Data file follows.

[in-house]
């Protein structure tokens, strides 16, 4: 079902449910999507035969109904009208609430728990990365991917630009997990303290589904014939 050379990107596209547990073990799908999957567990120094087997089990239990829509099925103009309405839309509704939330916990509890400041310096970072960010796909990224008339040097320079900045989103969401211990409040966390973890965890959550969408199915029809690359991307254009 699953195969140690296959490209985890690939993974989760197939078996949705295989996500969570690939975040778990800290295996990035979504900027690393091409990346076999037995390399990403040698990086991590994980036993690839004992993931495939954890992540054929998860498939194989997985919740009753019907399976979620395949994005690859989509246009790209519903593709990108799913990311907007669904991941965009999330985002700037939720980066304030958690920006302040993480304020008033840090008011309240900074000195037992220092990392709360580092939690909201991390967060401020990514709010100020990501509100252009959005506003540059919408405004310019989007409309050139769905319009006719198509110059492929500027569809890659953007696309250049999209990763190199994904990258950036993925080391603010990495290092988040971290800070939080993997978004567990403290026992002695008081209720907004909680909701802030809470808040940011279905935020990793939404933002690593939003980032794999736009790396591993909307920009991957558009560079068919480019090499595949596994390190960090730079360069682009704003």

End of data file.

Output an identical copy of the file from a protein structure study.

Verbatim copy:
[in-house]
């Protein structure tokens, strides 16, 4: 079902449910999507035969109904009208609430728990990365991917630009997990303290589904014939 050379990107596209547990073990799908999957567990120094087997089990239990829509099925103009309405839309509704939330916990509890400041310096970072960010796909990224008339040097320079900045989103969401211990409040966390973890965890959550969408199915029809690359991307254009 699953195969140690296959490209985890690939993974989760197939078996949705295989996500969570690939975040778990800290295996990035979504900027690393091409990346076999037995390399990403040698990086991590994980036993690839004992993931495939954890992540054929998860498939194989997985919740009753019907399976979620395949994005690859989509246009790209519903593709990108799913990311907007669904991941965009999330985002700037939720980066304030958690920006302040993480304020008033840090008011309240900074000195037992220092990392709360580092939690909201991390967060401020990514709010100020990501509100252009959005506003540059919408405004310019989007409309050139769905319009006719198509110059492929500027569809890659953007696309250049999209990763190199994904990258950036993925080391603010990495290092988040971290800070939080993997978004567990403290026992002695008081209720907004909680909701802030809470808040940011279905935020990793939404933002690593939003980032794999736009790396591993909307920009991957558009560079068919480019090499595949596994390190960090730079360069682009704003």